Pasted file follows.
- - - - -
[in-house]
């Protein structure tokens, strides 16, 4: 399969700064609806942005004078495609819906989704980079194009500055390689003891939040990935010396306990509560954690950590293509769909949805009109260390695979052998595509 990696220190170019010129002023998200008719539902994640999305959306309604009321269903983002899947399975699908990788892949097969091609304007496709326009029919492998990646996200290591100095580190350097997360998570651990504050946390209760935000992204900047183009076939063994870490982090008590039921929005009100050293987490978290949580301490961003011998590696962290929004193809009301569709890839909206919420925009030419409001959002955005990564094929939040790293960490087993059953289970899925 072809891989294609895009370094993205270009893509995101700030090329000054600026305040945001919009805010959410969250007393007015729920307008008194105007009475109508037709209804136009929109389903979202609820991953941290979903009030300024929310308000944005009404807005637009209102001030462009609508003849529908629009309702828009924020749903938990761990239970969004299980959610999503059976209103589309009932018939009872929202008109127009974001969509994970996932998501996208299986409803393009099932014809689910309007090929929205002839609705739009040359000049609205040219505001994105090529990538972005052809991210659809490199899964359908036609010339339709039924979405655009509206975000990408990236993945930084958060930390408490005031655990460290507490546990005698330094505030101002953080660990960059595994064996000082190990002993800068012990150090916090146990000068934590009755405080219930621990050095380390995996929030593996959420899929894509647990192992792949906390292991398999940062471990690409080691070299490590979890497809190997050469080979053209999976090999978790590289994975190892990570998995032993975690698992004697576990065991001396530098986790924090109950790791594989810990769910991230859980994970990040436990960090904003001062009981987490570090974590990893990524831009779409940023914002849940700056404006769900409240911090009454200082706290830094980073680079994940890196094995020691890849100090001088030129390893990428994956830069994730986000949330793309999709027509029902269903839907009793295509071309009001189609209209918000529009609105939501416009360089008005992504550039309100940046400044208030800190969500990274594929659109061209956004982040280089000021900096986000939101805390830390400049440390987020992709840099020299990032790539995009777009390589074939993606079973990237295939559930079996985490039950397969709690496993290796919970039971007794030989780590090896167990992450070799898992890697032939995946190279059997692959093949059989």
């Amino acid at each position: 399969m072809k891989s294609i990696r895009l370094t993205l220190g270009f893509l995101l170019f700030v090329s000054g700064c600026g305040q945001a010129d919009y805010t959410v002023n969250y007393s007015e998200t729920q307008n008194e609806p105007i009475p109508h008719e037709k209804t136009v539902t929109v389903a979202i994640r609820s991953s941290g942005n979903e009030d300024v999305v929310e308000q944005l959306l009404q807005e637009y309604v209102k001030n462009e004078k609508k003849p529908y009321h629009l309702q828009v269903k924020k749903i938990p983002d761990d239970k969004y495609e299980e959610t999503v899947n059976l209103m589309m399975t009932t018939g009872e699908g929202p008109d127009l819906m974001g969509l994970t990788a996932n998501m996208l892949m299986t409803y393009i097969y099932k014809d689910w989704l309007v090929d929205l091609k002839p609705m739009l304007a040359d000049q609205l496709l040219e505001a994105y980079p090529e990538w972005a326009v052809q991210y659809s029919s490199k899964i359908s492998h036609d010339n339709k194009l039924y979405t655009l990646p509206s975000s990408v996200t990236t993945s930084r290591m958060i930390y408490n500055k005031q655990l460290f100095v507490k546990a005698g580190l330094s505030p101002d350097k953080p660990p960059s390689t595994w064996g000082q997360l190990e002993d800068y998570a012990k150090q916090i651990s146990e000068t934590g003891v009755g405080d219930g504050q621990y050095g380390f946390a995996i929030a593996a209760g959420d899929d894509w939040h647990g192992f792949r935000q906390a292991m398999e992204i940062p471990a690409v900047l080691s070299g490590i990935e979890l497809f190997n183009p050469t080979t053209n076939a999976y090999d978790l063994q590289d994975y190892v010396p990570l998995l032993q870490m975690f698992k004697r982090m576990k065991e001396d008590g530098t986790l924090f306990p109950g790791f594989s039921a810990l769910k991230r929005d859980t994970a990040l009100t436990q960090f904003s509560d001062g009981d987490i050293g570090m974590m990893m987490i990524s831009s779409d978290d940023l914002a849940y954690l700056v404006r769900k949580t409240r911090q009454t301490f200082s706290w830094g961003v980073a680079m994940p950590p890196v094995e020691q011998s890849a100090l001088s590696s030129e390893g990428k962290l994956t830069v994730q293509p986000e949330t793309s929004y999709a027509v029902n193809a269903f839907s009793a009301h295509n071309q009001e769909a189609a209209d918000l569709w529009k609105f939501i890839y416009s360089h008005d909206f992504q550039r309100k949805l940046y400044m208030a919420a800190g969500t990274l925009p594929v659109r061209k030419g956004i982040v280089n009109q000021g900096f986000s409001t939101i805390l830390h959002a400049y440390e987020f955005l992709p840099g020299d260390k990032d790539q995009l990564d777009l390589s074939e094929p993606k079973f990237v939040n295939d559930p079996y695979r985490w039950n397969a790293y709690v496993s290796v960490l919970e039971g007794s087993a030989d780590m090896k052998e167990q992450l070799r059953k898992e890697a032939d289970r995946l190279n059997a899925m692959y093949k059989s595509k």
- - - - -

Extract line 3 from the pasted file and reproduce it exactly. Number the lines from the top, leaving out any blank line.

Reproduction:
């Amino acid at each position: 399969m072809k891989s294609i990696r895009l370094t993205l220190g270009f893509l995101l170019f700030v090329s000054g700064c600026g305040q945001a010129d919009y805010t959410v002023n969250y007393s007015e998200t729920q307008n008194e609806p105007i009475p109508h008719e037709k209804t136009v539902t929109v389903a979202i994640r609820s991953s941290g942005n979903e009030d300024v999305v929310e308000q944005l959306l009404q807005e637009y309604v209102k001030n462009e004078k609508k003849p529908y009321h629009l309702q828009v269903k924020k749903i938990p983002d761990d239970k969004y495609e299980e959610t999503v899947n059976l209103m589309m399975t009932t018939g009872e699908g929202p008109d127009l819906m974001g969509l994970t990788a996932n998501m996208l892949m299986t409803y393009i097969y099932k014809d689910w989704l309007v090929d929205l091609k002839p609705m739009l304007a040359d000049q609205l496709l040219e505001a994105y980079p090529e990538w972005a326009v052809q991210y659809s029919s490199k899964i359908s492998h036609d010339n339709k194009l039924y979405t655009l990646p509206s975000s990408v996200t990236t993945s930084r290591m958060i930390y408490n500055k005031q655990l460290f100095v507490k546990a005698g580190l330094s505030p101002d350097k953080p660990p960059s390689t595994w064996g000082q997360l190990e002993d800068y998570a012990k150090q916090i651990s146990e000068t934590g003891v009755g405080d219930g504050q621990y050095g380390f946390a995996i929030a593996a209760g959420d899929d894509w939040h647990g192992f792949r935000q906390a292991m398999e992204i940062p471990a690409v900047l080691s070299g490590i990935e979890l497809f190997n183009p050469t080979t053209n076939a999976y090999d978790l063994q590289d994975y190892v010396p990570l998995l032993q870490m975690f698992k004697r982090m576990k065991e001396d008590g530098t986790l924090f306990p109950g790791f594989s039921a810990l769910k991230r929005d859980t994970a990040l009100t436990q960090f904003s509560d001062g009981d987490i050293g570090m974590m990893m987490i990524s831009s779409d978290d940023l914002a849940y954690l700056v404006r769900k949580t409240r911090q009454t301490f200082s706290w830094g961003v980073a680079m994940p950590p890196v094995e020691q011998s890849a100090l001088s590696s030129e390893g990428k962290l994956t830069v994730q293509p986000e949330t793309s929004y999709a027509v029902n193809a269903f839907s009793a009301h295509n071309q009001e769909a189609a209209d918000l569709w529009k609105f939501i890839y416009s360089h008005d909206f992504q550039r309100k949805l940046y400044m208030a919420a800190g969500t990274l925009p594929v659109r061209k030419g956004i982040v280089n009109q000021g900096f986000s409001t939101i805390l830390h959002a400049y440390e987020f955005l992709p840099g020299d260390k990032d790539q995009l990564d777009l390589s074939e094929p993606k079973f990237v939040n295939d559930p079996y695979r985490w039950n397969a790293y709690v496993s290796v960490l919970e039971g007794s087993a030989d780590m090896k052998e167990q992450l070799r059953k898992e890697a032939d289970r995946l190279n059997a899925m692959y093949k059989s595509k």